It’s something Australia’s indigenous people have known for thousands of years – to walk the land is to know it.
Clambering over mossy tree roots, hiking up granite slopes and breathing in the heady scent of eucalyptus trees atop the base note of damp earth. It’s something Australia’s indigenous people have known for thousands of years – to walk the land is to know it. Whether on the coast, or in the outback, or in the heart of the rainforest, putting one foot in front of the other allows you to connect with the terrain in an intimate way that bus or self-drive tours simply can’t match.
For long-distance walkers, Australia’s diverse scenery offers ready distraction from aching legs and feet. Explore windswept stretches of sand, snow-capped mountain peaks, red desert rock and much more. Beyond breathtaking scenery, there are other benefits associated with ‘boots and all’ adventures. Hiking – or bushwalking as it is called in Australia – improves blood pressure, increases bone density, builds strength and enhances balance. It also satisfies curiosity, offers a taste of adventure and boosts mood. How come? The biophilia hypothesis suggests that humans have an instinctive need to connect with nature and other forms of life.
No single walk will suit every person who yearns to explore this country’s intriguing landscape. After all, one person’s amble may be the next person’s odyssey. But consultation with bushwalking enthusiasts has identified some of the country’s most popular walks, ones that can inspire newcomers and more experienced walkers alike, and encourage each to test their mettle.
GOLD COAST HINTERLAND, QUEENSLAND
Growing up near Queensland’s iconic Surfers Paradise, I was a beach lover from the get-go. More recently, however, the lush inland hinterland has claimed my heart. The Gold Coast Hinterland Great Walk meanders for 54 kilometres from the rim of the extinct Tweed Volcano, through species-rich rainforests, steep escarpments and picturesque valleys. This area forms an important part of the Gondwana Rainforests of Australia, World Heritage Area, which contains more frog, snake, bird and marsupial species than anywhere else in Australia. It is also a home to many rare and threatened plants and animals.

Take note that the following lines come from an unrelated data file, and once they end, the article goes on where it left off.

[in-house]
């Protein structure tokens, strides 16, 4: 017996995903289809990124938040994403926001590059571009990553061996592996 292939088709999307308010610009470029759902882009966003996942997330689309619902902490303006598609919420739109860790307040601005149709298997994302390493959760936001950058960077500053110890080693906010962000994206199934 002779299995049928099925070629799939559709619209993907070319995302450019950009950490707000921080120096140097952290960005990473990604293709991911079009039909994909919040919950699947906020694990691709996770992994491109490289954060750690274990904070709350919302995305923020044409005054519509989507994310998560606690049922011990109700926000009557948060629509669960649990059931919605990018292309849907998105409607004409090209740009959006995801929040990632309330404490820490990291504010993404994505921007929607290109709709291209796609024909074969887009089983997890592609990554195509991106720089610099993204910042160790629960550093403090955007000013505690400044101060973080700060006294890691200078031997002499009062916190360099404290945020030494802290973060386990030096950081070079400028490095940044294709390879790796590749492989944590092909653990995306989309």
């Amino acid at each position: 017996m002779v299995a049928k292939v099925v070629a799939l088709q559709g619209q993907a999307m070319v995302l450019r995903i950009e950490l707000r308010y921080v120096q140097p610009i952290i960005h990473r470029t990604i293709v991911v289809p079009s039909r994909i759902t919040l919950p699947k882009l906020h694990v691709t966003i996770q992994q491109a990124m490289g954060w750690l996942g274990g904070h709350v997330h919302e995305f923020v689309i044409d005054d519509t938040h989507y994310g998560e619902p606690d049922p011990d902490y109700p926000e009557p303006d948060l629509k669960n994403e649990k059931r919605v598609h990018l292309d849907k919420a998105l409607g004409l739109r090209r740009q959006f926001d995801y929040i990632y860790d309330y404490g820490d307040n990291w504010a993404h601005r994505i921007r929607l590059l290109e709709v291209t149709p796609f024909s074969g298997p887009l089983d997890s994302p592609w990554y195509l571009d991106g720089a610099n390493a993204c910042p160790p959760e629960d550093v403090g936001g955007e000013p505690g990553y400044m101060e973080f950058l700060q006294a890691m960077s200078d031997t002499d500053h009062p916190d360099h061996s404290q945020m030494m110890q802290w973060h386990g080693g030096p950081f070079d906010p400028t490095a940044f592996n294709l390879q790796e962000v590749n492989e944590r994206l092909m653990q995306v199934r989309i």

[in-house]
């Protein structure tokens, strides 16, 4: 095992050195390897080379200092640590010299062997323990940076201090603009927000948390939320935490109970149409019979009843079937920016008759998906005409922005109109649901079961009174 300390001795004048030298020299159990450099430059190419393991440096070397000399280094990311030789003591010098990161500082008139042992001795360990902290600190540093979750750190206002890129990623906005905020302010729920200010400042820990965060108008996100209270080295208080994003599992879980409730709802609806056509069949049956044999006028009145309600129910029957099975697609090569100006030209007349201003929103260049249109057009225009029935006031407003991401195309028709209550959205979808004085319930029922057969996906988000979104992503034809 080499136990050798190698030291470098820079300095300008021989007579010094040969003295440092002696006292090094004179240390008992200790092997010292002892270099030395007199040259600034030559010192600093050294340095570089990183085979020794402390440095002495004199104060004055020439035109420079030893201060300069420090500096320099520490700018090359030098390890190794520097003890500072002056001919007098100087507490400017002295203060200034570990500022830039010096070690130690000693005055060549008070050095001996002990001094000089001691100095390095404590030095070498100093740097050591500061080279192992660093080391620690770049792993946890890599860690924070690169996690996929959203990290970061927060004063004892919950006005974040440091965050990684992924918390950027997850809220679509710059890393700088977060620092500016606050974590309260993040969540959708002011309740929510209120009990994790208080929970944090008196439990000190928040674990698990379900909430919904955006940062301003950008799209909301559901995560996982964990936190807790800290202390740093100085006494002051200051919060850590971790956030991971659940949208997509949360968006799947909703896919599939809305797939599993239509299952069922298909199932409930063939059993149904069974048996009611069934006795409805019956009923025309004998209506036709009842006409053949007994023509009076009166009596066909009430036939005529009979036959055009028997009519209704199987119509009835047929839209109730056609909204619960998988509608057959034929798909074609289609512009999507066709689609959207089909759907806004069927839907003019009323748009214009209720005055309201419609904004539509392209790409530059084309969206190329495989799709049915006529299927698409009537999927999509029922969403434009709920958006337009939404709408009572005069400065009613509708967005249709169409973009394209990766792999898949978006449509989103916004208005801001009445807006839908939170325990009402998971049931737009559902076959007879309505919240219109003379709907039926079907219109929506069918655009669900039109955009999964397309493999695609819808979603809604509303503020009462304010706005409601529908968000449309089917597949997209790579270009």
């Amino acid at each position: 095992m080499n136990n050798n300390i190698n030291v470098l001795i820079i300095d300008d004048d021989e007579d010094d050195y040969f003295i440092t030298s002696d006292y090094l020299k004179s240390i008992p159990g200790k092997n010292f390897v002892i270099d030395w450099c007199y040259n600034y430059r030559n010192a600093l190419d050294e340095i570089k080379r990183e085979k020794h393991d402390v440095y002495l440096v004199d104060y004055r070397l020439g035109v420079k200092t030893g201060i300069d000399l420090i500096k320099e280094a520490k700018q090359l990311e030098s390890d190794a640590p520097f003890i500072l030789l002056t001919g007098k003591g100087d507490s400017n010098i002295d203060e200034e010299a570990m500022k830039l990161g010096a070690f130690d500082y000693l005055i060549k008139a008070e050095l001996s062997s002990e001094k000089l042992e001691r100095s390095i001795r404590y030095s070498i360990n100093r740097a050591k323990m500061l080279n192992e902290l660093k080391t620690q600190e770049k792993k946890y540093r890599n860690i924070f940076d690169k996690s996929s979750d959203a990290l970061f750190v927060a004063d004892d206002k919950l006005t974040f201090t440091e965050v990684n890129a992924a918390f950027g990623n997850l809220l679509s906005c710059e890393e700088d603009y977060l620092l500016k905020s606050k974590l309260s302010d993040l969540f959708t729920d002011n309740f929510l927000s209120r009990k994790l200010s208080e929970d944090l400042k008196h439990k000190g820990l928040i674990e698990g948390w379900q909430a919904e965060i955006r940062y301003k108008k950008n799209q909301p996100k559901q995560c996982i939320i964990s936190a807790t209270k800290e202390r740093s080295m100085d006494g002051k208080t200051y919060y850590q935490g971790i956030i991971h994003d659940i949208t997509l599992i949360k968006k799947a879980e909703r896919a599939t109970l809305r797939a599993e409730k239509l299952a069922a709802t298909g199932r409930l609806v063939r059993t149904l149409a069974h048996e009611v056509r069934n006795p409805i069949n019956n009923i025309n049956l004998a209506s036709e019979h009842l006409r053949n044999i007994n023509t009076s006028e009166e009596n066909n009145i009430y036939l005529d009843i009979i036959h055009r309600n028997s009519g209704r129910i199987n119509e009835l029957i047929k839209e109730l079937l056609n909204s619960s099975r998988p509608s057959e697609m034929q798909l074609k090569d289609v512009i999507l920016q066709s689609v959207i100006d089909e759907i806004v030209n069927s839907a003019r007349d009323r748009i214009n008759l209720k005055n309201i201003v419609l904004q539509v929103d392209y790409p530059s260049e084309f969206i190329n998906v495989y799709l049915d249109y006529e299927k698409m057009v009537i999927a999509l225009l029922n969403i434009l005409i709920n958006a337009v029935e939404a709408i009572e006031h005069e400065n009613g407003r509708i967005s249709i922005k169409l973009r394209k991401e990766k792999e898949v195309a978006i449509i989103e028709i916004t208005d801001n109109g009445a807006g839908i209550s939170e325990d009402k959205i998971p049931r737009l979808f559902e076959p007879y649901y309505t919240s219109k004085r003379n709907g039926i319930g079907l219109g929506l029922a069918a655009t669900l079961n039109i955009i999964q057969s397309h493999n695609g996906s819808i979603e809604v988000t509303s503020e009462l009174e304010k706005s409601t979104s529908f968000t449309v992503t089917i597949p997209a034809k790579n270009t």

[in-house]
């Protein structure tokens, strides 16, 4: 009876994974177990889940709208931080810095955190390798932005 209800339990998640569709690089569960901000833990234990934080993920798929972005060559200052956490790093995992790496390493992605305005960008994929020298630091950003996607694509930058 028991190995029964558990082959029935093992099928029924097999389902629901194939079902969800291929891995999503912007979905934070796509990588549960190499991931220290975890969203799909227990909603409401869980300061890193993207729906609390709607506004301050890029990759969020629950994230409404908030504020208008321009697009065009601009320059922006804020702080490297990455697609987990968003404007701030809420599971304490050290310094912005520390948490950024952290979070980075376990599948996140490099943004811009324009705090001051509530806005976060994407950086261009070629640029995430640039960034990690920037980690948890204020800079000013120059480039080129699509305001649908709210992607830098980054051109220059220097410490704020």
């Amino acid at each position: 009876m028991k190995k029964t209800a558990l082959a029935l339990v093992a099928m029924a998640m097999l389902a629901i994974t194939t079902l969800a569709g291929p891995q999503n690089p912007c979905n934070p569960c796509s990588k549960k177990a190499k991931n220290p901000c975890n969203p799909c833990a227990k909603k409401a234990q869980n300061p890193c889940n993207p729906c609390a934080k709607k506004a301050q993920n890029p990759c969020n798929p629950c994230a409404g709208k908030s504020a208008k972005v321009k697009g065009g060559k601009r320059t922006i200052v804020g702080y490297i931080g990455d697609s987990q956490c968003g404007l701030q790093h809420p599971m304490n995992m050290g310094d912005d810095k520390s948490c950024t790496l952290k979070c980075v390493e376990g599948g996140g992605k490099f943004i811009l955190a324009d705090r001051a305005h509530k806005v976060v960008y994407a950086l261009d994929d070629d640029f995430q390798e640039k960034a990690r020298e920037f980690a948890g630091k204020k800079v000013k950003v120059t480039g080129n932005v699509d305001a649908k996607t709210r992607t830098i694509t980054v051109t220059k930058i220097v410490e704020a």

Within this area, one of my favourite walks is the 12km Daves Creek Circuit, where you’ll spot kaleidoscopes of butterflies, drifts of wildflowers and perhaps even lyrebirds and pademelons. Daves Creek Circuit is botanically diverse, featuring rainforest, eucalypt forest and open heathlands. Although rainfall and altitude are similar, soils that originate from different types of volcanic lava account for the dramatic changes in vegetation.
MANLY SCENIC WALKWAY, NEW SOUTH WALES
The busy metropolis of Sydney is built around a breathtakingly beautiful harbour and the 10km Manly Scenic Walkway showcases the very best of it. Also known as the Manly to Spit Bridge Coastal Walk, this well-signposted trail weaves through coastal bushland, and past the city’s northernmost beaches and bays. From Circular Quay in the heart of the city, take the iconic ferry to the beachside suburb of Manly, which is frequently described as “seven miles from Sydney and a thousand miles from care”.